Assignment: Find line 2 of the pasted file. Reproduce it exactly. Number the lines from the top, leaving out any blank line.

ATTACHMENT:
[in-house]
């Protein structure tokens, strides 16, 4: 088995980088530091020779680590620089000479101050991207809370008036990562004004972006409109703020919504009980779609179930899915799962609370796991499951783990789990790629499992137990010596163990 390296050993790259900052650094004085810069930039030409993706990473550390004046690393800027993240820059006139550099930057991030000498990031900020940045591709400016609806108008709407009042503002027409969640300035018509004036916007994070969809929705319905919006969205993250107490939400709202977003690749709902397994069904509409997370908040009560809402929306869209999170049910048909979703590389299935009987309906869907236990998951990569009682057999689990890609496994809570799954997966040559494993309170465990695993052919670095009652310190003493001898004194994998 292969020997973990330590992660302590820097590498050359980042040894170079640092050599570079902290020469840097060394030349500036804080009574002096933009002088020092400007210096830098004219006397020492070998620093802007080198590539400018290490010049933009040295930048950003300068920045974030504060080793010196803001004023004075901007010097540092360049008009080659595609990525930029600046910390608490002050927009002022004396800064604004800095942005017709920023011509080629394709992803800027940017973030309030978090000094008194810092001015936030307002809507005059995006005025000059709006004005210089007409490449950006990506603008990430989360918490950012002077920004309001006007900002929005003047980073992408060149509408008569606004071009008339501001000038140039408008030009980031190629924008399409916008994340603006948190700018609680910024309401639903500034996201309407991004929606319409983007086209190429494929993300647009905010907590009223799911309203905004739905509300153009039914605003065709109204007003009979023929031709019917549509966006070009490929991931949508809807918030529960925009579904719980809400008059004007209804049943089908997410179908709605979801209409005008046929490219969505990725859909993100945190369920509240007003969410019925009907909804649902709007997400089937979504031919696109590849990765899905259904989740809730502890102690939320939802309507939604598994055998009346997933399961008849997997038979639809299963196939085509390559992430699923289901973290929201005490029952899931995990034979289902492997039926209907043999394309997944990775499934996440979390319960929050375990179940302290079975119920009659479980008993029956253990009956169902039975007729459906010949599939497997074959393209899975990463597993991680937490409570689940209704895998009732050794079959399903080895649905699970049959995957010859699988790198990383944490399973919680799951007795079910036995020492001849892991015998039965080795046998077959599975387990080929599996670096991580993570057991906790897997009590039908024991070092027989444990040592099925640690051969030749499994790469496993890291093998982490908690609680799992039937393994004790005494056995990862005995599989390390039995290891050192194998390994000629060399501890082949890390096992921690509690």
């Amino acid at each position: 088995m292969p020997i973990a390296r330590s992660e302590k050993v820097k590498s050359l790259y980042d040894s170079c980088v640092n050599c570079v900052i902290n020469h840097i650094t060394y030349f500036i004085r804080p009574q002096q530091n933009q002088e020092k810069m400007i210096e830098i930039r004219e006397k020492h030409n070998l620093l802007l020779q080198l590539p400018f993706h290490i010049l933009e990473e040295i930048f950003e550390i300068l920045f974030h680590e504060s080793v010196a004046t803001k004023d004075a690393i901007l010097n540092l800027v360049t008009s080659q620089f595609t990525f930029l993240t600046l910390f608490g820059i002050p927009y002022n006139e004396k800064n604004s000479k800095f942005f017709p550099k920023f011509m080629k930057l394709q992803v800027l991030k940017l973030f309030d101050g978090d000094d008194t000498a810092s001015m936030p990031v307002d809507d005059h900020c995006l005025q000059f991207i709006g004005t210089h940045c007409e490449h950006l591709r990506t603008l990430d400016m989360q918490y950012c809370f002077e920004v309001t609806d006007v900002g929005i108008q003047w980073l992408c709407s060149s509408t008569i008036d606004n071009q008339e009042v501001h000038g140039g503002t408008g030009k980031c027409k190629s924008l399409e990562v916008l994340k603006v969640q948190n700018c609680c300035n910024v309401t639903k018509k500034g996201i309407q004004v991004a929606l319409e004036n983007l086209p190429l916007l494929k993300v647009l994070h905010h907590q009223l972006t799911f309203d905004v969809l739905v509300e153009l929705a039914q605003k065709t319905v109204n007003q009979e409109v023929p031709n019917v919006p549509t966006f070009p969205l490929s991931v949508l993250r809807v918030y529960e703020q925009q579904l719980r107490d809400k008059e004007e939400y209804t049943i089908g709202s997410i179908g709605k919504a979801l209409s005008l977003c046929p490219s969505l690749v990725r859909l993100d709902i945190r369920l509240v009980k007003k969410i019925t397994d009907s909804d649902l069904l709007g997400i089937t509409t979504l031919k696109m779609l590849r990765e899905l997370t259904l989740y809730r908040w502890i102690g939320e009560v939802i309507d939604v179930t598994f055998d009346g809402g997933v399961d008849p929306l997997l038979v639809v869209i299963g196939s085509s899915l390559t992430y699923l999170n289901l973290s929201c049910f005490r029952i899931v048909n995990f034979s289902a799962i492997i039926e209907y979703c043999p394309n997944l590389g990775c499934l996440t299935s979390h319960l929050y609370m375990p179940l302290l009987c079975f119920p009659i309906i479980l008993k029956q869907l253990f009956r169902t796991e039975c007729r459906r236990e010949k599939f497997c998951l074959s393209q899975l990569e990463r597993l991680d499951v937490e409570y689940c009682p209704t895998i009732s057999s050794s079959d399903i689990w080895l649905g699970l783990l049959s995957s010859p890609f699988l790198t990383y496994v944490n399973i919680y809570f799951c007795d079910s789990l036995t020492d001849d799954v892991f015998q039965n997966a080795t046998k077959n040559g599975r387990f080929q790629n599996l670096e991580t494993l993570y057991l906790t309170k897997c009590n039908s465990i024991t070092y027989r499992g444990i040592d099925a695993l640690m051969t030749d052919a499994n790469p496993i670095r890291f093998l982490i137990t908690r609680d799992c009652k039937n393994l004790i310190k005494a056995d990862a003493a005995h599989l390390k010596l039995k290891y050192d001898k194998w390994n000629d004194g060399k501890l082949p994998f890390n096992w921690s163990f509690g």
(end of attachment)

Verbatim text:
């Protein structure tokens, strides 16, 4: 088995980088530091020779680590620089000479101050991207809370008036990562004004972006409109703020919504009980779609179930899915799962609370796991499951783990789990790629499992137990010596163990 390296050993790259900052650094004085810069930039030409993706990473550390004046690393800027993240820059006139550099930057991030000498990031900020940045591709400016609806108008709407009042503002027409969640300035018509004036916007994070969809929705319905919006969205993250107490939400709202977003690749709902397994069904509409997370908040009560809402929306869209999170049910048909979703590389299935009987309906869907236990998951990569009682057999689990890609496994809570799954997966040559494993309170465990695993052919670095009652310190003493001898004194994998 292969020997973990330590992660302590820097590498050359980042040894170079640092050599570079902290020469840097060394030349500036804080009574002096933009002088020092400007210096830098004219006397020492070998620093802007080198590539400018290490010049933009040295930048950003300068920045974030504060080793010196803001004023004075901007010097540092360049008009080659595609990525930029600046910390608490002050927009002022004396800064604004800095942005017709920023011509080629394709992803800027940017973030309030978090000094008194810092001015936030307002809507005059995006005025000059709006004005210089007409490449950006990506603008990430989360918490950012002077920004309001006007900002929005003047980073992408060149509408008569606004071009008339501001000038140039408008030009980031190629924008399409916008994340603006948190700018609680910024309401639903500034996201309407991004929606319409983007086209190429494929993300647009905010907590009223799911309203905004739905509300153009039914605003065709109204007003009979023929031709019917549509966006070009490929991931949508809807918030529960925009579904719980809400008059004007209804049943089908997410179908709605979801209409005008046929490219969505990725859909993100945190369920509240007003969410019925009907909804649902709007997400089937979504031919696109590849990765899905259904989740809730502890102690939320939802309507939604598994055998009346997933399961008849997997038979639809299963196939085509390559992430699923289901973290929201005490029952899931995990034979289902492997039926209907043999394309997944990775499934996440979390319960929050375990179940302290079975119920009659479980008993029956253990009956169902039975007729459906010949599939497997074959393209899975990463597993991680937490409570689940209704895998009732050794079959399903080895649905699970049959995957010859699988790198990383944490399973919680799951007795079910036995020492001849892991015998039965080795046998077959599975387990080929599996670096991580993570057991906790897997009590039908024991070092027989444990040592099925640690051969030749499994790469496993890291093998982490908690609680799992039937393994004790005494056995990862005995599989390390039995290891050192194998390994000629060399501890082949890390096992921690509690």